We all know how the Norman Invasion of Ireland ended- not so good for the Irish.
The medieval weapons of the Irish were no match to those of the Normans, and on this
page we want to show you what that looked like exactly.
Helping us on this page are the friendly
Donegal folks at Eireann Edge.
They have made it their
mission in life to reconstruct the weapons of medieval Ireland and to reenact ancient battle scenes and combat. Fascinating stuff, and a very special part of
When stationed at Bagibun near Wexford waiting for the
arrival of Richard de Clare (Strongbow), the pioneering group of Normans
were attacked by both Viking and Irish forces attempting to fight them off.
There are reports of these battles by contemporaries describing some of
the Irish as running naked into battle and attempting to fight the
knights without weapons, just hurling stones.
The Normans in contrast had soldiers in different roles.
They had horsemen and archers as well as people on foot. The Norman invasion of
Ireland was led by individual knights in loose groups who were used to fighting
alone, but they culd also work together very well.. Their body protection was
chain mail or medieval armour. The Normans fought with bows and arrow, with
spears, and with extra large, well made swords of superior steel.
See Colm here, dressed up as a Norman knight on our recent
visit to Athenry
Heritage Centre. Note the extra large, sturdy metal shield. The Normans
held their shield formations for as long as they could in battle, giving them
Norman knights were war machines. They had had military training and they came from a culture where doing military service for the king was a given. This experience combined with superior weaponry helped to guarantee their success in the Norman invasion of Ireland.
The Irish were loyal to their own tribes that were
frequently at conflict with each other. There was no central government, no
high king powerful enough to pull their forces together.
Although only some of them will have fought naked, their
weapons were inferior. The Irish were used to fast ferocious fighting
with short swords and wooden shields. They moved in quickly from a hiding place
to surprise the enemy. Not wearing body protection made them faster, but when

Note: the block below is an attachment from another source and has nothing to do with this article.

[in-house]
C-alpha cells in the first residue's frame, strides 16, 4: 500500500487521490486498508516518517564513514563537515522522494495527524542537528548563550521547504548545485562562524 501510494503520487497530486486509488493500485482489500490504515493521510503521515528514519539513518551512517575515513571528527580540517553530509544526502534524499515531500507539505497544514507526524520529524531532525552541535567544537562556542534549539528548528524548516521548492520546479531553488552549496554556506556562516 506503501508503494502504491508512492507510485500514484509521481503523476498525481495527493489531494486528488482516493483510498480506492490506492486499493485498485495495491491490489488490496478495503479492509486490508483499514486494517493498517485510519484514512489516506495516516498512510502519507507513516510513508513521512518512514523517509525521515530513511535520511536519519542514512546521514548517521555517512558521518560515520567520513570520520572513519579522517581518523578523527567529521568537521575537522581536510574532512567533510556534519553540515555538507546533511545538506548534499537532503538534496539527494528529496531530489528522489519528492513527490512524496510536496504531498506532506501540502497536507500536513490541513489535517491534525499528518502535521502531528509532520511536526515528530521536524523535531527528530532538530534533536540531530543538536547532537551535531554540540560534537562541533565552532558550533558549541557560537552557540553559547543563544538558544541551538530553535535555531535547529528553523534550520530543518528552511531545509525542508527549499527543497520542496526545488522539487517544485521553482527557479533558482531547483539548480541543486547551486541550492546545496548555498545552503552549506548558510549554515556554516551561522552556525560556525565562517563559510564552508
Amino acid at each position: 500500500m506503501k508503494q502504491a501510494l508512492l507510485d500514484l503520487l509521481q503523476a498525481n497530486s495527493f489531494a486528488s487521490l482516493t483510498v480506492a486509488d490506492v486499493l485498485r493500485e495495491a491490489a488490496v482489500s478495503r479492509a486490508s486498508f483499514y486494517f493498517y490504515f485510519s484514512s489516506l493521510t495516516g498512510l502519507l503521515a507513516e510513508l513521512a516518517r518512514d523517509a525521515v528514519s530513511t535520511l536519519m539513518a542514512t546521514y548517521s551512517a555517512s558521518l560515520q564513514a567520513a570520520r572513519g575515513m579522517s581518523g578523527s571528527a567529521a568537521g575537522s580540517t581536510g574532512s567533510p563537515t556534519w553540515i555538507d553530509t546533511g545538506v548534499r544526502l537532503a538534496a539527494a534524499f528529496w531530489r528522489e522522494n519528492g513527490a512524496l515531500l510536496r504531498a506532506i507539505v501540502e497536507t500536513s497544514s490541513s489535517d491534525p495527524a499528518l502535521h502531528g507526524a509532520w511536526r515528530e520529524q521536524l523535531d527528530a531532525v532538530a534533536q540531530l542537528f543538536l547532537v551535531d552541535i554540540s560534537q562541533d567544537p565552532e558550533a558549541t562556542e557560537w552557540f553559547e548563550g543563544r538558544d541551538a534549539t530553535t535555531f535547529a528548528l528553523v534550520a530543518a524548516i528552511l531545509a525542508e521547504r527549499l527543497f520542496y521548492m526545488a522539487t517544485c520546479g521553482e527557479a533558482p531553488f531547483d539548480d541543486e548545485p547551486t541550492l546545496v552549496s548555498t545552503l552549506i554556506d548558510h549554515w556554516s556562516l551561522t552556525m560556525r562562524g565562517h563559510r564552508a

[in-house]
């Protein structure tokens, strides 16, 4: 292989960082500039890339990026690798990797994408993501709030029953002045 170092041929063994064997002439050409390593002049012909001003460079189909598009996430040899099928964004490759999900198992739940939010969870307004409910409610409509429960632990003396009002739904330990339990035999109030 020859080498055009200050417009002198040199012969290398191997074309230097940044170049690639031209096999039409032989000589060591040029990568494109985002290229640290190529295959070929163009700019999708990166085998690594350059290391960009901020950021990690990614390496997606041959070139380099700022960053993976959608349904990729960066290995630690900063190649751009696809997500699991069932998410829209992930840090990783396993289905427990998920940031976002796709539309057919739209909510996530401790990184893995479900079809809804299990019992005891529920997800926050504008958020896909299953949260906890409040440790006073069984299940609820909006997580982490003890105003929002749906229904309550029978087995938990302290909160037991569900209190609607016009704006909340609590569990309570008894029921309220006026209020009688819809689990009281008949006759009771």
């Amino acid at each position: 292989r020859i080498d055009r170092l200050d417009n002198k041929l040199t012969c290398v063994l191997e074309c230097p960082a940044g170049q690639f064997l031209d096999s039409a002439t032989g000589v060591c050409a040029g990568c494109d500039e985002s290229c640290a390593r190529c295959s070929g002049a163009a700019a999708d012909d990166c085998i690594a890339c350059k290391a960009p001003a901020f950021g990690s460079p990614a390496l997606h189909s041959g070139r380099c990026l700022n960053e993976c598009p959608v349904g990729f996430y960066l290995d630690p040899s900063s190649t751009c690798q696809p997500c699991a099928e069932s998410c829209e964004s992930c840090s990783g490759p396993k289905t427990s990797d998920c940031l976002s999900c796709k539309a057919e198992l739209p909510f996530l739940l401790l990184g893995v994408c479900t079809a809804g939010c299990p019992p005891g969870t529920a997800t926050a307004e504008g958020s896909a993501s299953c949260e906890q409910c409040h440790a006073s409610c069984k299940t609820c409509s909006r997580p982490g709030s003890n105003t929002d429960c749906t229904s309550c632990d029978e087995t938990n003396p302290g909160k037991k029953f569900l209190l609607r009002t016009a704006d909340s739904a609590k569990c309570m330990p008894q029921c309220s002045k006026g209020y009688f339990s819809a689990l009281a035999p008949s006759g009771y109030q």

faced with Norman weapons, it also made them extremely vulnerable. Their
initial shield formations would break up after a while when they fought
The shield was not only used for protection by the way. They
were used to hit, push and shove the enemy in close contact. When an enemy's
sword became lodged in a wooden shield, he was easily disarmed.
Clare from Eireann Edge demonstrates the small wooden shield with a metal centre used by the Irish, as well as a typical sword. And yes, the Irish did have female warriors.
Charlie on the right is leaning on one of the battleaxes he made himself using traditional techniques. Battleaxes were the 'poor man's weapon', he says. When we watched him swinging it as it would have been used in battle, it sent shudders down our spine. Note the lack of armour!
Read more about the Norman Invasion of Ireland here
Read About The Anglo-Norman Tower House Castle,
how to build
one, how it was defended,
how to attack
one in medieval times, and come visit Irish castle ruins.
Charlie from Eireann Edge
on the left demonstrating bow and arrow. The Irish had bows of the shape
shown here, and a blacksmith made their arrow heads from iron. They could shoot
around 25 arrows per minute, Charlie reckons. He is wearing a traditional kilt
and leather shoes, and, again, no body protection. Jason on the right
demonstrates chain mail, the only form of body protection known to the
Irish introduced by the Vikings in the 9th century. Only few Irish warriors had
chain mail, and not all Irish warriors wore helmets. It must have been a brutal
affair altogether how the Normans tore through their ranks!
However, on the last photo below, throwing a spear, Charlie
leaves us in no doubt that the Irish were fierce warriors indeed.
Although still inferior technologically, they would caused a
lot of trouble for the Normans over the next couple of centuries to come.
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Copyright 2014 by Colm Sweeney and Susanna Lambeck www.enjoy-irish-culture.com